Tuesday, May 12, 2015

Iniquity, Sin and Transgressions: Breaking Free from Bondage and Addiction

Around the 2010 time frame, I danced around the topic of iniquity in some other blogs without really understanding it's relationship to sin, transgressions and bondage (or captivity and addiction).  But recently I've been encouraged to study the concept further.

As a result, I'm challenging the defacto teaching around iniquity, sin and transgression that suggests they are just different levels or severities of offense.  In example, one might suggest that abortion and murder is iniquity, stealing much money is a sin, but exceeding the speed limit by 5 MPH is just a transgression.

I'd like to suggest that such a concept of parceling sins into escalating offenses is a corruption that enables us to create standards for behavior contrary to our personal belief systems by which we dispense judgements against humanity.  Just such a thing is what many Christians do best: create sorting systems for sins resulting in varying degrees of judgements, penance and punishments - Dante's Inferno, for example.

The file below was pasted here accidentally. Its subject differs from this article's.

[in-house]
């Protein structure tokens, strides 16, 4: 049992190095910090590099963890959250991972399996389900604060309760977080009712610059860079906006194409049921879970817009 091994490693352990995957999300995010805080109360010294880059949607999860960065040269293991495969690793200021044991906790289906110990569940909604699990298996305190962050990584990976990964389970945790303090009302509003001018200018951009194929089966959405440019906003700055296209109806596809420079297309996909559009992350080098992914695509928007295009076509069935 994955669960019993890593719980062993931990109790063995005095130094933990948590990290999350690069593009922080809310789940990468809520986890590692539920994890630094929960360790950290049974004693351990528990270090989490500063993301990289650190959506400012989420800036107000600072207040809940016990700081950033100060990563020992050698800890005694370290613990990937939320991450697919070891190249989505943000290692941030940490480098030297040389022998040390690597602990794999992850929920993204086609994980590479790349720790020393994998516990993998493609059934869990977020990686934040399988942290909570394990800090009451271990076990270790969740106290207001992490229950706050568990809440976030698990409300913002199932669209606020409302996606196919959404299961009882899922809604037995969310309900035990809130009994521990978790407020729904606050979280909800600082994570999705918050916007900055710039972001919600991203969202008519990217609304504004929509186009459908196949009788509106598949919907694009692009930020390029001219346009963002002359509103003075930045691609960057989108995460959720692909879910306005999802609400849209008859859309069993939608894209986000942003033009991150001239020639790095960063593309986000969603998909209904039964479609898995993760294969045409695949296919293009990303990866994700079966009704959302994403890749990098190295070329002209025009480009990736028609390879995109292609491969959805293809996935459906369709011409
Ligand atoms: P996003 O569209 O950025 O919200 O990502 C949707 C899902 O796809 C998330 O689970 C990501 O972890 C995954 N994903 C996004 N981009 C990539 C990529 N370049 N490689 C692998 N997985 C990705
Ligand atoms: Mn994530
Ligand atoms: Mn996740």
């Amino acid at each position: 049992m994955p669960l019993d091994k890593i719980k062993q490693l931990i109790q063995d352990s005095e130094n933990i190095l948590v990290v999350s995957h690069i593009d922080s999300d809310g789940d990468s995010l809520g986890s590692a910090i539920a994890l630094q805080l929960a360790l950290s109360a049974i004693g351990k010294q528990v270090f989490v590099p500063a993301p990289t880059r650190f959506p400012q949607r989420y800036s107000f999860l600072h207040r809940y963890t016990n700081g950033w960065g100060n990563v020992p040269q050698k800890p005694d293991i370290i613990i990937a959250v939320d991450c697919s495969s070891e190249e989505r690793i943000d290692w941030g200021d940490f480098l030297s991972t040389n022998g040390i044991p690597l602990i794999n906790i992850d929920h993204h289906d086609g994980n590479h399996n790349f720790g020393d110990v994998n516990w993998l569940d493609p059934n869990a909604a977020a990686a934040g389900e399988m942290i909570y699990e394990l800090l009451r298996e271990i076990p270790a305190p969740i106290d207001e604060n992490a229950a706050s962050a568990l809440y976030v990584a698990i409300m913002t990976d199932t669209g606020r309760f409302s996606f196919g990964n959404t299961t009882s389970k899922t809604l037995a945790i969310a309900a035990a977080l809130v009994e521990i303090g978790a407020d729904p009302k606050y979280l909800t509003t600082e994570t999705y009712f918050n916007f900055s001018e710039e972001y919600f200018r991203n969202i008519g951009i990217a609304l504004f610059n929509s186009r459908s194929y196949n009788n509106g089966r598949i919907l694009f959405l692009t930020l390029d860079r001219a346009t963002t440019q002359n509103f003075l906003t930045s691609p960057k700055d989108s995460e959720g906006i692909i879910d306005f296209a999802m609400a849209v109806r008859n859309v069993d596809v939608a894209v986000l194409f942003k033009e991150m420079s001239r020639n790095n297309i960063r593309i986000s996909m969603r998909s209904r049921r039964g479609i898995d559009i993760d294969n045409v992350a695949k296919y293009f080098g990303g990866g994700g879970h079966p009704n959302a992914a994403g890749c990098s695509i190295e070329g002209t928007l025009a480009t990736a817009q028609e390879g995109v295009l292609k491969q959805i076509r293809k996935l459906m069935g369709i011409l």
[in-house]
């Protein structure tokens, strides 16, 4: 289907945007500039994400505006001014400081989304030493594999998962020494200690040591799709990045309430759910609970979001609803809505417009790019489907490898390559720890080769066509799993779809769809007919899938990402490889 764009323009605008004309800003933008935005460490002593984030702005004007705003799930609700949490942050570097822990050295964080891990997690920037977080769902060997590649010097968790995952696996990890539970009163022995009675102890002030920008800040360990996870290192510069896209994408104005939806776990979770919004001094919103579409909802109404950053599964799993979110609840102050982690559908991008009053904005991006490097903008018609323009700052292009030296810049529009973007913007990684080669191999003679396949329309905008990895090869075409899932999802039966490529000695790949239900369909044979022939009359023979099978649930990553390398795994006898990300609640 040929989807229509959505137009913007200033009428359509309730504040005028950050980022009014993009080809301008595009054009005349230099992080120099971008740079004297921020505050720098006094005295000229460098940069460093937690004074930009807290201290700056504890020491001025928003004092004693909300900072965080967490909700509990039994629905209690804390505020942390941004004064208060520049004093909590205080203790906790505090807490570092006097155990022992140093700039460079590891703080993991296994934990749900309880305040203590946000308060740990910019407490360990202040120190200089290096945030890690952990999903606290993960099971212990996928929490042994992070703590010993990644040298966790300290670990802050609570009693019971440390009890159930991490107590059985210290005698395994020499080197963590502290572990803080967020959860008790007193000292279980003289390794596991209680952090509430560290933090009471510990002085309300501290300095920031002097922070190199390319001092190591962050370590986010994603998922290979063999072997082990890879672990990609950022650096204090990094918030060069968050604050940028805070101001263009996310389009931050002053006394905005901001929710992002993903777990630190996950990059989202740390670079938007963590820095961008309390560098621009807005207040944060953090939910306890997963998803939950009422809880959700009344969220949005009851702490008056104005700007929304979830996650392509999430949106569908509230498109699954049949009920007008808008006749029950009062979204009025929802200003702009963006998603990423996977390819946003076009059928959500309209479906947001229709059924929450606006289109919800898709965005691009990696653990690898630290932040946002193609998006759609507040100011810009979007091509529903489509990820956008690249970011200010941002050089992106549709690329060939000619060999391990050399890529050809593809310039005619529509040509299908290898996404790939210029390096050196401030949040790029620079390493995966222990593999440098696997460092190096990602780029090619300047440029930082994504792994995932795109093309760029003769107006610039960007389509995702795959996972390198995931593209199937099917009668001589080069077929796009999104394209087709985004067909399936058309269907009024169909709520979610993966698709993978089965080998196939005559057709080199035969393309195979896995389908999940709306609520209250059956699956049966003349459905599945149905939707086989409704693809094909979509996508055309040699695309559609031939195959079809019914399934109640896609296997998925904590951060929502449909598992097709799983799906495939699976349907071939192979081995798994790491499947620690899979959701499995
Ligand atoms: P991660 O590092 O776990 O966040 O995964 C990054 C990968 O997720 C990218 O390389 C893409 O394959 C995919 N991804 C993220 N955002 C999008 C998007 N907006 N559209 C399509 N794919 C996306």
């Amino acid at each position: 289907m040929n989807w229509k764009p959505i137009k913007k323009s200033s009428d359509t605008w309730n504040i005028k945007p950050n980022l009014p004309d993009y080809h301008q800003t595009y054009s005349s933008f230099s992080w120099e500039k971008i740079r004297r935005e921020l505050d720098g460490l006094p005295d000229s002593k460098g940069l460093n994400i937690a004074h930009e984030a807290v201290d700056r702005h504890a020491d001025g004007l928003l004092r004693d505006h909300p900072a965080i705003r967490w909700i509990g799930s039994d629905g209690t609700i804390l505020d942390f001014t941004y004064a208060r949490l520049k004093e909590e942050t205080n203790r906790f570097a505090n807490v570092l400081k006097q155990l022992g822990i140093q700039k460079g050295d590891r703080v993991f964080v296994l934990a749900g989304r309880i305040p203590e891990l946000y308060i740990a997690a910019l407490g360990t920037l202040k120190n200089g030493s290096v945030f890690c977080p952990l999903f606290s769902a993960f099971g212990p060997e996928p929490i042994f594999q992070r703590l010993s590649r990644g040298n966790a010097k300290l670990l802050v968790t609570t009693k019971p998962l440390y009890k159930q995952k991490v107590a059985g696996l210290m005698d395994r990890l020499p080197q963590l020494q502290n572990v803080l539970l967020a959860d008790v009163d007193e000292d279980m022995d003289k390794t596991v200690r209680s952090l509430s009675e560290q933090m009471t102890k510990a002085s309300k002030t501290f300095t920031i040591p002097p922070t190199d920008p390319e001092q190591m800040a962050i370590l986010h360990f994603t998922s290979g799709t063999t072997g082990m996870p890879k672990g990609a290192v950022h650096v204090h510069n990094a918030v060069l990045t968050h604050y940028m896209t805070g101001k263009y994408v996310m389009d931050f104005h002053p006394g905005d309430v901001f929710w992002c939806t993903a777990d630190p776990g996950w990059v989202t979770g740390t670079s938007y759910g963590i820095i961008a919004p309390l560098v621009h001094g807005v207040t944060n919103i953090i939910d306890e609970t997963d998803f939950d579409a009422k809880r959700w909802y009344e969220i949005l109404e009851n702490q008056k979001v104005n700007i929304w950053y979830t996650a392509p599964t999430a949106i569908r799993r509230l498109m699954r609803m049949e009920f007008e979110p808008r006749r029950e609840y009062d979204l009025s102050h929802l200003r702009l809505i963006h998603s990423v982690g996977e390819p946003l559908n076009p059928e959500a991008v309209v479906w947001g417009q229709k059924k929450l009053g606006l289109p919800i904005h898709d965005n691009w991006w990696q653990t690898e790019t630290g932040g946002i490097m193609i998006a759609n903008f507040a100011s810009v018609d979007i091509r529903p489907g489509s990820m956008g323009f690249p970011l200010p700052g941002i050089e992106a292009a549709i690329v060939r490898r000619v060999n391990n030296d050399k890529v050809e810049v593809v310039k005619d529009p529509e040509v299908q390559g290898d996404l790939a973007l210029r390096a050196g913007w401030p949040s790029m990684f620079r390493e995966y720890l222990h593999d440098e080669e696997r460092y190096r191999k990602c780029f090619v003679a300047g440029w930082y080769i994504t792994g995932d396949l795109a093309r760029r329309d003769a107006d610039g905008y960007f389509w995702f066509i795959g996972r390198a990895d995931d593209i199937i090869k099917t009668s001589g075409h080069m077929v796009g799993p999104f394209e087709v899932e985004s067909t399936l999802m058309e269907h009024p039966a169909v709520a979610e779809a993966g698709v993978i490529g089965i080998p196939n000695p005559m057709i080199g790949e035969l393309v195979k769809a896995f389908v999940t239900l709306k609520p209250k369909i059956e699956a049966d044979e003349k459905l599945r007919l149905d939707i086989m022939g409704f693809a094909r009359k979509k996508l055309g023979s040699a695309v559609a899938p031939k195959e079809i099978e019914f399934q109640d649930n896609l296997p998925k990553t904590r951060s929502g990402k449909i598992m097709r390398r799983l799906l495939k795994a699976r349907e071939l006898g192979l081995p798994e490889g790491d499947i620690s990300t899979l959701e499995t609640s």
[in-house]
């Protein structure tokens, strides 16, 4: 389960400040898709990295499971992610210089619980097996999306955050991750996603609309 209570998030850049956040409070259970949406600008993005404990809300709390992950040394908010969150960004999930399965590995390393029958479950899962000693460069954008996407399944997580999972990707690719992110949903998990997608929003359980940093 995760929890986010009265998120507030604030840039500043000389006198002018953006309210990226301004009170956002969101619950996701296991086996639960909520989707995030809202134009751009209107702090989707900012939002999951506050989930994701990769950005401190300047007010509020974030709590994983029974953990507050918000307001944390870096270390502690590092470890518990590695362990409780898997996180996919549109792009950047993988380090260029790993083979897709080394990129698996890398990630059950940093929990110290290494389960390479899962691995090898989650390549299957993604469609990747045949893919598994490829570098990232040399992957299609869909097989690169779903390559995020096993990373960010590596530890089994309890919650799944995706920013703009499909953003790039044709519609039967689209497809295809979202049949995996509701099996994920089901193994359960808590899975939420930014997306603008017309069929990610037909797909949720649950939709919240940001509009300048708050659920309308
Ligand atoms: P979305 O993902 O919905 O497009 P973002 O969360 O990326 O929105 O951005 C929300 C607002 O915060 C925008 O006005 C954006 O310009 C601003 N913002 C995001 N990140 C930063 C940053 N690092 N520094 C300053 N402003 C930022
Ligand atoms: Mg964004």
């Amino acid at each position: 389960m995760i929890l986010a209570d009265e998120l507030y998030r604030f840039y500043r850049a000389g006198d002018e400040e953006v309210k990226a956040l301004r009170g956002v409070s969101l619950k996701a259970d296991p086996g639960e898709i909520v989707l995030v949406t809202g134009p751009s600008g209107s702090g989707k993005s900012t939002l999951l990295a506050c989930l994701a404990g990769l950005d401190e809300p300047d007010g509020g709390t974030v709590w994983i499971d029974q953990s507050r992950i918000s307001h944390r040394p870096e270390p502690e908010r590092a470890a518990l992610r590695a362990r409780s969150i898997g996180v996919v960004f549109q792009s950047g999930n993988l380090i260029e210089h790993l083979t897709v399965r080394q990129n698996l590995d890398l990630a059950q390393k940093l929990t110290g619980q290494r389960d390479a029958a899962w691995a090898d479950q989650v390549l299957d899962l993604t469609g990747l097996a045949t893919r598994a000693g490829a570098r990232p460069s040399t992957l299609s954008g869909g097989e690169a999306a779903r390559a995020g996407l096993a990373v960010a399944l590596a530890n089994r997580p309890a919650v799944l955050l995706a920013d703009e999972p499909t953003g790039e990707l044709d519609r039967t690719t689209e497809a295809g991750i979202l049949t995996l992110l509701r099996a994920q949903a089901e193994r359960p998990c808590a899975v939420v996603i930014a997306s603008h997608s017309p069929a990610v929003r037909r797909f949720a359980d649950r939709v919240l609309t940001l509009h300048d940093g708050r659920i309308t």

Consider then, Psalm 32:5
I acknowledge my sin unto thee, and mine iniquity have I not hid. I said, I will confess my transgressions unto the Lord; and thou forgave the iniquity of my sin.
Notice the precise construction of "the iniquity of my sin."  The question is this: what is the "foo of my bar"?  Is Psalmist suggesting that God is addressing the silver used to create the jewelry, or He is addressing the jewelry created from the silver?

In Strong's Concordance of the Bible, 'iniquity' is indexed at H5771.  It is derived from H5753, and it means "perversity."  Sin, on the other hand, comes from H2403, and it means "an offense."  So then, does the offense create perversity, or does perversity give rise to the offense?

Lets look at the problem from something a bit more concrete: Adam and Eve.  Adam made a choice, Eve was deceived.  Both sinned.  We call it original sin, the lynch-pin from which humanity is bound in unrighteousness.  So, did the sin cause the perversion, or did perversion cause the sin?  Many people will suggest that the reason Adam and Eve sinned is because satan corrupted Gods word; he created lie, or a perversion of the truth.  From this perversion then, sin and transgression arose.